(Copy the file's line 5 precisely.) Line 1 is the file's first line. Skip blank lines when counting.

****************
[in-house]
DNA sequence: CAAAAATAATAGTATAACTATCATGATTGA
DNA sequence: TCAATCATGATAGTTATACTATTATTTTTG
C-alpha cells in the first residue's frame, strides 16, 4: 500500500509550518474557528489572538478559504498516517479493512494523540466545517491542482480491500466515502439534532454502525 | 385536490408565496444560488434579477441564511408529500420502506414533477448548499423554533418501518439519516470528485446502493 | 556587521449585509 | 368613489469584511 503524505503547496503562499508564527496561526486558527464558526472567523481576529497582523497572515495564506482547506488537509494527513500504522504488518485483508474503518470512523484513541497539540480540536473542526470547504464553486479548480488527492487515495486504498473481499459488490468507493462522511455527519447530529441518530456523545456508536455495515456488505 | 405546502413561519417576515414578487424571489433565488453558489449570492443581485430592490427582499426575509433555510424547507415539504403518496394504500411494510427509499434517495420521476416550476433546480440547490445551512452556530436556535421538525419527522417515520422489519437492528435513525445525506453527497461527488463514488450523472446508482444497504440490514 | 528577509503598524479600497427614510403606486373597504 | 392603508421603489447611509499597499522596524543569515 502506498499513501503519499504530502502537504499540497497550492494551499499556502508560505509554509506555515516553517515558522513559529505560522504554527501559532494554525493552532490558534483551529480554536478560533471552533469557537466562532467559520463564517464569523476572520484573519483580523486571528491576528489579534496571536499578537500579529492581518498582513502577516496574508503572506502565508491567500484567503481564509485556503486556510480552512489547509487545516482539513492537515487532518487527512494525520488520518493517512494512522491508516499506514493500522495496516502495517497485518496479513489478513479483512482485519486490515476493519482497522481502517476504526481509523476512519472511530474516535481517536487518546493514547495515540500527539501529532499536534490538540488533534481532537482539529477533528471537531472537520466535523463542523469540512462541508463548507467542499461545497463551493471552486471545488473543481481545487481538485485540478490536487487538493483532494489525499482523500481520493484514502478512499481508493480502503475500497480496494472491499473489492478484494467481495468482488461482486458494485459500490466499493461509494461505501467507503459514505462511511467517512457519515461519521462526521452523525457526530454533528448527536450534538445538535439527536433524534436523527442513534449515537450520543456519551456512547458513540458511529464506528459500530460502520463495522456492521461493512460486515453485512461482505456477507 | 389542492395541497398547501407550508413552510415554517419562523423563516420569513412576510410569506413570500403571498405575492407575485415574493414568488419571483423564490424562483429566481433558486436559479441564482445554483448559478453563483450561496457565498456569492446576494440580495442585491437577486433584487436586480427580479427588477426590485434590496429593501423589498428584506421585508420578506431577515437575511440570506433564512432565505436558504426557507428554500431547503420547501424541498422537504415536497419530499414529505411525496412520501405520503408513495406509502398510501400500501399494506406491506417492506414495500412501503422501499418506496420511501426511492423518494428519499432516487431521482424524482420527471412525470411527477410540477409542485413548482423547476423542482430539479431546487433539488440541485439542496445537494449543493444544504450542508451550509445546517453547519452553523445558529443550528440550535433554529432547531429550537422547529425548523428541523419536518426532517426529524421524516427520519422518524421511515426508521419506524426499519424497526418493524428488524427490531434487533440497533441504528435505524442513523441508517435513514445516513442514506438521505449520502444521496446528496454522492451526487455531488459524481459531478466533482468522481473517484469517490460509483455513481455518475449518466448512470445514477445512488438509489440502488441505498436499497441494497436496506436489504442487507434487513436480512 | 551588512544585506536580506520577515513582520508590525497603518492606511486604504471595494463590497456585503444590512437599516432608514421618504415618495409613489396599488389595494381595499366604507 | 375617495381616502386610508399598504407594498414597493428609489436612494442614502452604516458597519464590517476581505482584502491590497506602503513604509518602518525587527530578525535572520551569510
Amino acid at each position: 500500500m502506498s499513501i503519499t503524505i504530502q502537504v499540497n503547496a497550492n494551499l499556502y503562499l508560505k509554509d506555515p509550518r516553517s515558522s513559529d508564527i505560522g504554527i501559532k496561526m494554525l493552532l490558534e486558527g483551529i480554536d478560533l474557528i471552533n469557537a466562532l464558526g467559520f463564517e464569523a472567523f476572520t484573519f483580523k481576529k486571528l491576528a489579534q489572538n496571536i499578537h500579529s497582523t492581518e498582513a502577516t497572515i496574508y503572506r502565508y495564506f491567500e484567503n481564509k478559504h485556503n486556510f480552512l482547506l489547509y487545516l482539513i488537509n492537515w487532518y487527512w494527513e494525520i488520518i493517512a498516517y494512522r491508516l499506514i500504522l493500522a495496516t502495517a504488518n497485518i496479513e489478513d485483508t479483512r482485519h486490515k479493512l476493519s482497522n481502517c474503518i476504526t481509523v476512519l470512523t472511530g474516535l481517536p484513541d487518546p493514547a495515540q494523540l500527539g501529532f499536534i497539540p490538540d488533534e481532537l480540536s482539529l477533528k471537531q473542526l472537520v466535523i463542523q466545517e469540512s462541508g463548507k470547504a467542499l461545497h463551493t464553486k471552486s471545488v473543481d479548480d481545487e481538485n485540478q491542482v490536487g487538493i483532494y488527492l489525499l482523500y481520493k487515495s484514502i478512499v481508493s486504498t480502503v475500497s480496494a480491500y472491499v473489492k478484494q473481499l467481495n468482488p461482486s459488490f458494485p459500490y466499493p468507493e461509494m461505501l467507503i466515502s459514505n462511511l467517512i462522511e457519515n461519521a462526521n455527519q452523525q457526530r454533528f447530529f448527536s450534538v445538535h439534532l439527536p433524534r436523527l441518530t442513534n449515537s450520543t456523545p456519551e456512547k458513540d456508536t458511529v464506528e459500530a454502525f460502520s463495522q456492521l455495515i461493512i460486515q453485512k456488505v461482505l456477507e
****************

Amino acid at each position: 500500500m502506498s499513501i503519499t503524505i504530502q502537504v499540497n503547496a497550492n494551499l499556502y503562499l508560505k509554509d506555515p509550518r516553517s515558522s513559529d508564527i505560522g504554527i501559532k496561526m494554525l493552532l490558534e486558527g483551529i480554536d478560533l474557528i471552533n469557537a466562532l464558526g467559520f463564517e464569523a472567523f476572520t484573519f483580523k481576529k486571528l491576528a489579534q489572538n496571536i499578537h500579529s497582523t492581518e498582513a502577516t497572515i496574508y503572506r502565508y495564506f491567500e484567503n481564509k478559504h485556503n486556510f480552512l482547506l489547509y487545516l482539513i488537509n492537515w487532518y487527512w494527513e494525520i488520518i493517512a498516517y494512522r491508516l499506514i500504522l493500522a495496516t502495517a504488518n497485518i496479513e489478513d485483508t479483512r482485519h486490515k479493512l476493519s482497522n481502517c474503518i476504526t481509523v476512519l470512523t472511530g474516535l481517536p484513541d487518546p493514547a495515540q494523540l500527539g501529532f499536534i497539540p490538540d488533534e481532537l480540536s482539529l477533528k471537531q473542526l472537520v466535523i463542523q466545517e469540512s462541508g463548507k470547504a467542499l461545497h463551493t464553486k471552486s471545488v473543481d479548480d481545487e481538485n485540478q491542482v490536487g487538493i483532494y488527492l489525499l482523500y481520493k487515495s484514502i478512499v481508493s486504498t480502503v475500497s480496494a480491500y472491499v473489492k478484494q473481499l467481495n468482488p461482486s459488490f458494485p459500490y466499493p468507493e461509494m461505501l467507503i466515502s459514505n462511511l467517512i462522511e457519515n461519521a462526521n455527519q452523525q457526530r454533528f447530529f448527536s450534538v445538535h439534532l439527536p433524534r436523527l441518530t442513534n449515537s450520543t456523545p456519551e456512547k458513540d456508536t458511529v464506528e459500530a454502525f460502520s463495522q456492521l455495515i461493512i460486515q453485512k456488505v461482505l456477507e